I Missed the Lecture on DV Compression-- Anyone Have the Cliff Notes?

Discussion in 'Amateur Video Production' started by eruga, Sep 14, 2003.

  1. eruga

    eruga Guest

    When defining the DV format as having a fixed 5:1 compression ratio, how
    does that apply to say, a DV AVI file residing on a computer's hard drive,
    that was captured via firewire from DV videotape, recorded and played back
    on a DV camcorder? Where does the 5:1 compression take place?

    The camera's CCDs certainly doesn't ignore 5 units of incoming light for
    every 1 it accepts. Does it occur when the tape records the CCDs' output? If
    that were the case, I'd expect you could adjust the compression rate by
    varying the tape speed. Yet the miniDV and DVCAM formats (which have
    different tape speeds) both yield DV 5:1 video. And lastly, it doesn't
    occur when the file is captured by the computer, which any posting newbie
    discovers, is a straight file transfer.

    I know enough not to confuse compression ratio with color sampling ratios
    (4:2:2, 4:1:1). I've been able to understand comparative file size and file
    transfer rate implications of uncompressed, DV and VBR compression schemes.
    But when trying to understand where the format-defining compression rate of
    DV occurs, and its particular image to file size efficiencies and
    limitations, I'm at a loss. Any experts out there want to crack this nut
    eruga, Sep 14, 2003
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  2. eruga

    Tony Guest

    Im no expert, but in my reading s on here and the web when ;learning up on
    DV-camcorder to DivX avi, to SVCD, abnd also to DVD, I have read somewhere
    that the file that is on the camera (DV-1 or DV-2), is compressed. How much
    I have no idea, but it must be done by accepting a full light source itno
    the camnera, and in the process of convertiung that to a avi stream, the
    encoding must be done them .
    Tony, Sep 14, 2003
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  3. Another non-pro here. My understanding is that the 5:1 is at the camera as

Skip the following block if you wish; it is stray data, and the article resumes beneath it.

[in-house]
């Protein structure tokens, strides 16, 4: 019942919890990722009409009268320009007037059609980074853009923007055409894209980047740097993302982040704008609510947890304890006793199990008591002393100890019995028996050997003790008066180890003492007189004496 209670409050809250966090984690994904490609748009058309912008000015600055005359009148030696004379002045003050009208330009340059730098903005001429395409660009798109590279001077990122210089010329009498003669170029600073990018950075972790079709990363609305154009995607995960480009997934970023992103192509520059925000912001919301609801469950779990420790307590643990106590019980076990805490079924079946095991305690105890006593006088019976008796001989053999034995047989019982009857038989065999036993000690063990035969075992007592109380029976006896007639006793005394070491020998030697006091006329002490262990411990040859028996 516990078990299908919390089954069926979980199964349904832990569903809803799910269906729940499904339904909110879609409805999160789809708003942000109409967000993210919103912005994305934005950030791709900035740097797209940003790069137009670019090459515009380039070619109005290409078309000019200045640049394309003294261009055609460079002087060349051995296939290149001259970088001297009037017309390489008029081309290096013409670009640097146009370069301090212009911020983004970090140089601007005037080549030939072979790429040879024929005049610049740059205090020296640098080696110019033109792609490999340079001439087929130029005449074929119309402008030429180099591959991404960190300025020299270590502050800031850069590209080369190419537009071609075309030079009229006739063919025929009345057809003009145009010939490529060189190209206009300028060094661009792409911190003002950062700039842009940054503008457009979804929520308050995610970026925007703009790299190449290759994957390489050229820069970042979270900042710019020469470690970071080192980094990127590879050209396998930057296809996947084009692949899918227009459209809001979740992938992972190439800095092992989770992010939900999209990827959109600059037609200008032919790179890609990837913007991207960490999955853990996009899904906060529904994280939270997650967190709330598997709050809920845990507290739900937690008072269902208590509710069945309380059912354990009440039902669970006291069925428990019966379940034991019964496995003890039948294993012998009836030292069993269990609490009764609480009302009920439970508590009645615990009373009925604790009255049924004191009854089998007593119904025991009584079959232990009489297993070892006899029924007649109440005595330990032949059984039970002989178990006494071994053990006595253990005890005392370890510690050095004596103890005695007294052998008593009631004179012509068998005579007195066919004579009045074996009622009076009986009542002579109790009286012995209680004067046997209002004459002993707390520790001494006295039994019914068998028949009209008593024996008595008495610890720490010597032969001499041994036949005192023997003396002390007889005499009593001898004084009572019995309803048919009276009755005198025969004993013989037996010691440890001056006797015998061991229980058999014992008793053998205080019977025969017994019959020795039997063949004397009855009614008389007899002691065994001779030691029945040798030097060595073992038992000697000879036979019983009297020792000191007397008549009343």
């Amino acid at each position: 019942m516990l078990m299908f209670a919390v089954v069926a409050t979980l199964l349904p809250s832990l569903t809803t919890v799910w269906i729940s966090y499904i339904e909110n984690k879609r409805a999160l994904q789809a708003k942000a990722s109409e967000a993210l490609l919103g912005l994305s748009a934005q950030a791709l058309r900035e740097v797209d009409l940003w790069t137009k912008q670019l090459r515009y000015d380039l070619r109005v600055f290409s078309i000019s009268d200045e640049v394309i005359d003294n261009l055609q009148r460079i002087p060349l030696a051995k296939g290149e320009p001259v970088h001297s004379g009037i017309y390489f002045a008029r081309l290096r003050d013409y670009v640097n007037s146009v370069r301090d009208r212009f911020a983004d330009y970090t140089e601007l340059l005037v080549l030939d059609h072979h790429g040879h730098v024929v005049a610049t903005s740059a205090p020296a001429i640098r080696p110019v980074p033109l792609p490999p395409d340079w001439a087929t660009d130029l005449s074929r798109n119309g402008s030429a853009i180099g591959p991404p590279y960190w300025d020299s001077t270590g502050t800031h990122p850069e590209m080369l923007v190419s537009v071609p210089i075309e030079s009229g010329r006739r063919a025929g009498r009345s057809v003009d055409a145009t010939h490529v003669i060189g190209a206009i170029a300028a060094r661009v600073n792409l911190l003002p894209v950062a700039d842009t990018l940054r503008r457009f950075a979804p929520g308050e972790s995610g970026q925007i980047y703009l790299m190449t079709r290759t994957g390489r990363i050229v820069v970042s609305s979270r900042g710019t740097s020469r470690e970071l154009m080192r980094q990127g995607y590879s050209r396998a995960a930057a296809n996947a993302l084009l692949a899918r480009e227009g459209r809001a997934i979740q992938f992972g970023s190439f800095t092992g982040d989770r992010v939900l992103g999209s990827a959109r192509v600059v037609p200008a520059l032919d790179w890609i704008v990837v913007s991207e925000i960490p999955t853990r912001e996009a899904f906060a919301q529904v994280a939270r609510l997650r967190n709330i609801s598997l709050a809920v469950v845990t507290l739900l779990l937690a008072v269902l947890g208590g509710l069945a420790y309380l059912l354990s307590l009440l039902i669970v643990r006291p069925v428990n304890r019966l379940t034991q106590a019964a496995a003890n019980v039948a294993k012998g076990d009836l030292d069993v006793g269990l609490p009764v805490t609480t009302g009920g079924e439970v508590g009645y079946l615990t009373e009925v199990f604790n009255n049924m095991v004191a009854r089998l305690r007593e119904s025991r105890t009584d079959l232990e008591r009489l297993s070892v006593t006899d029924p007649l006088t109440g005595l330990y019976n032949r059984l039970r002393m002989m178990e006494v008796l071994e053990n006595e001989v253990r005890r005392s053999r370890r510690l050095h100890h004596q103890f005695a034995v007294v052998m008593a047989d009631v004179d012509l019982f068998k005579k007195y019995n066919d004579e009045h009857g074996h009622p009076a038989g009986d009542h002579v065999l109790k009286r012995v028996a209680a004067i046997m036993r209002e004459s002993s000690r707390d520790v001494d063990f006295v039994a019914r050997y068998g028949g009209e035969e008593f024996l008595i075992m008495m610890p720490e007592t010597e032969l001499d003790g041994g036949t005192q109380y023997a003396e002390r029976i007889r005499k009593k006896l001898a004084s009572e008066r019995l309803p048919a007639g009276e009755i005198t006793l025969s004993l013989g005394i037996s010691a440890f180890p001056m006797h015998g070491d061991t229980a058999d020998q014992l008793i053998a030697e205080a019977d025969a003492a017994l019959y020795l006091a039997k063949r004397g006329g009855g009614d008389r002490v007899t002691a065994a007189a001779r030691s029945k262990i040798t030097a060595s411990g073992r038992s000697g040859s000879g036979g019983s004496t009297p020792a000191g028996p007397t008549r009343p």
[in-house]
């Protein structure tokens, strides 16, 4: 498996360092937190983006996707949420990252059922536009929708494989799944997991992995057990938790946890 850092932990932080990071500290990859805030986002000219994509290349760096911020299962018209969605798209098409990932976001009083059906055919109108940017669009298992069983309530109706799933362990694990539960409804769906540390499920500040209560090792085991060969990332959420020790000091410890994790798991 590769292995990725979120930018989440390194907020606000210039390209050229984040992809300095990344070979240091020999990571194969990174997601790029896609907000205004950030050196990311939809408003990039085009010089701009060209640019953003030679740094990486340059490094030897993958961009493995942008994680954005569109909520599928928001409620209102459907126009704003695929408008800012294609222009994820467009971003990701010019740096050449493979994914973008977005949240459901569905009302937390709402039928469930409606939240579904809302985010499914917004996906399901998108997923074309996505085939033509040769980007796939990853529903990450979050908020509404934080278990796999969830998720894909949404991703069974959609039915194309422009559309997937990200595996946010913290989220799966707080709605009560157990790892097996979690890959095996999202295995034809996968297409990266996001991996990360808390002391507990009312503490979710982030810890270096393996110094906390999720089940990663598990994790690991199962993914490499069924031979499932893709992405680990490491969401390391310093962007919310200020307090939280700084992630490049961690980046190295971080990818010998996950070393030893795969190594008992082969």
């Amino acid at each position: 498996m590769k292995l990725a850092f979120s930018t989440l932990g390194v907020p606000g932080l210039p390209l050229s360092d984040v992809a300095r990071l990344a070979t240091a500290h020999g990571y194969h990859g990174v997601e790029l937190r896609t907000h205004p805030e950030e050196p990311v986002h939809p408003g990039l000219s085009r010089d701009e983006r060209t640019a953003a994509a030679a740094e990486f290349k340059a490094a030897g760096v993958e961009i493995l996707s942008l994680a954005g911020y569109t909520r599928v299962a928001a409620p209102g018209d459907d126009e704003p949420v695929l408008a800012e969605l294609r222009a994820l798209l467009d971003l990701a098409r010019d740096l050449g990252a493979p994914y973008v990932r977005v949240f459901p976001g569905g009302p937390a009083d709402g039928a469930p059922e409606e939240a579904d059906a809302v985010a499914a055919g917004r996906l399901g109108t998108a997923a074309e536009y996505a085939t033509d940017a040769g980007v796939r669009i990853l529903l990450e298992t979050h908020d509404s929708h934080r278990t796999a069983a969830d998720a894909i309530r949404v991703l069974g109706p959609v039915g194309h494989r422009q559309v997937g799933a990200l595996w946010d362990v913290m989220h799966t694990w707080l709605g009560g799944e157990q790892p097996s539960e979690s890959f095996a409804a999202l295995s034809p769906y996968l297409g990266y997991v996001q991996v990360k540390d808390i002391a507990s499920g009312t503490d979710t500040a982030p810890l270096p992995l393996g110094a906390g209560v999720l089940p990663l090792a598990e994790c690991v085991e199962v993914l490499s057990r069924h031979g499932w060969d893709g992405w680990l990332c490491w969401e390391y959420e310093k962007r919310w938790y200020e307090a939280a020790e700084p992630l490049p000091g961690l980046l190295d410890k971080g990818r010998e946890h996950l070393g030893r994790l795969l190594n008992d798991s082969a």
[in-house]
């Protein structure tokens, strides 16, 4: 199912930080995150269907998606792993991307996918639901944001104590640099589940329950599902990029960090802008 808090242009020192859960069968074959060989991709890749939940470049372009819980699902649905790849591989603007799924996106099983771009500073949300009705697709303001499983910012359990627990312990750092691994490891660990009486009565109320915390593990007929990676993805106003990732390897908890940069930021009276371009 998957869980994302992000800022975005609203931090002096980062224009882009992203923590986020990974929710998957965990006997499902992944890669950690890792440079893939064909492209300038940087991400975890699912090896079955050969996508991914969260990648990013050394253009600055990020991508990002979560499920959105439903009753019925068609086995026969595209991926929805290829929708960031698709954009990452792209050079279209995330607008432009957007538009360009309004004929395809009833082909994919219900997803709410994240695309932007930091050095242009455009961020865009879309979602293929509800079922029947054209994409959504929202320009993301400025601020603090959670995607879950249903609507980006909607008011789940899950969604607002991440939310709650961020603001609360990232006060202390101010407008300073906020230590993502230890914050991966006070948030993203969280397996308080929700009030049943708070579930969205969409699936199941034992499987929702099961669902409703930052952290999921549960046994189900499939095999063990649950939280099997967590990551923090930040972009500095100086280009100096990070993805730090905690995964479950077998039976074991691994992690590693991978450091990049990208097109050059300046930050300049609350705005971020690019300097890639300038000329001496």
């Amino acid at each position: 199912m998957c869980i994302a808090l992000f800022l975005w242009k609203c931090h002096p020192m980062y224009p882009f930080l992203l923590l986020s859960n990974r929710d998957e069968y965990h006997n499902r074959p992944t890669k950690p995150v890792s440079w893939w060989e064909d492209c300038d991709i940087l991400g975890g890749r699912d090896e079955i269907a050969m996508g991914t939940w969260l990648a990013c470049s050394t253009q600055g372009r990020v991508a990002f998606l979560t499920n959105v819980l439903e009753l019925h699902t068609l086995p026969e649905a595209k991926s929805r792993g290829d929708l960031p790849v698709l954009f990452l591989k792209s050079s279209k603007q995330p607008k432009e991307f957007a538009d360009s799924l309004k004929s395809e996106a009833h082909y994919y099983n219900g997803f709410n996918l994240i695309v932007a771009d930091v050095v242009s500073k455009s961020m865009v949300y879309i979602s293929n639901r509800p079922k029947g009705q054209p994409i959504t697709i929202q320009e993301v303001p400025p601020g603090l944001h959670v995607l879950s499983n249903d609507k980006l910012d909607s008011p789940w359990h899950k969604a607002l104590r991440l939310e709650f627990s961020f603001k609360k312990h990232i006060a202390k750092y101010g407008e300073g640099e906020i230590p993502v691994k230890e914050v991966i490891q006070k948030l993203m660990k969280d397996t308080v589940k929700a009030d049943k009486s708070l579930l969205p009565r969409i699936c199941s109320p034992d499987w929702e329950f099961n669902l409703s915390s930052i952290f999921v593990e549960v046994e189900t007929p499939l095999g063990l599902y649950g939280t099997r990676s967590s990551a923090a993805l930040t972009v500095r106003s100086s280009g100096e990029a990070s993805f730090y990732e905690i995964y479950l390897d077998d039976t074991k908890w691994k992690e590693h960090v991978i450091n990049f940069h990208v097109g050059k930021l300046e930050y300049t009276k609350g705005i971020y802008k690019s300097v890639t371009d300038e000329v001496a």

it lays the info on the tape. It's all about tape width and speed, combined
    with head rotating speed - how much data can be placed on the size tape
    being used.

    Once on the tape, it's a transfer to the computer.

    PapaJohn \(MVP\), Sep 14, 2003
  4. eruga

    RGBaker Guest

    When it is 'encoded' to DV, a step that takes place in the camera before it
    is recorded -- the signal that comes off the camera head doesn't yet have a
    format -- by running it through a DV encoding chip the chroma sampling,
    compression and digitization takes place. Therefore all DV material, by
    definition, is compressed 5:1 (among other things) -- if it isn't 5:1
    compressed, it isn't DV. Note too that MPEG2 is actually very similar to
    DV, but that MPEG2 allows for varying rates of compression whereas DV is
    fixed, and MPEG2 allows for temporal compression (compression spread over
    time) whereas DV is only intraframe compression (compression within a frame,
    with no reference to adjoining frames).

    RGBaker, Sep 14, 2003
  5. eruga

    Mike Kujbida Guest

    I'm no expert either but the compression does happen during the initial
    recording process. That is, when it's put on tape. A good place to start
    looking for information is http://www.adamwilt.com/DV.html Another place
    that might be useful is http://www.snellwilcox.com/knowledgecenter/books/

    Mike Kujbida, Sep 14, 2003
  6. The ~5:1 DV compression takes place in the camcorder or VCR.
    DV camcorders/VCRs have specialized microprocessor integrated
    circuits that are designed/optimized/hard-wired to do the DV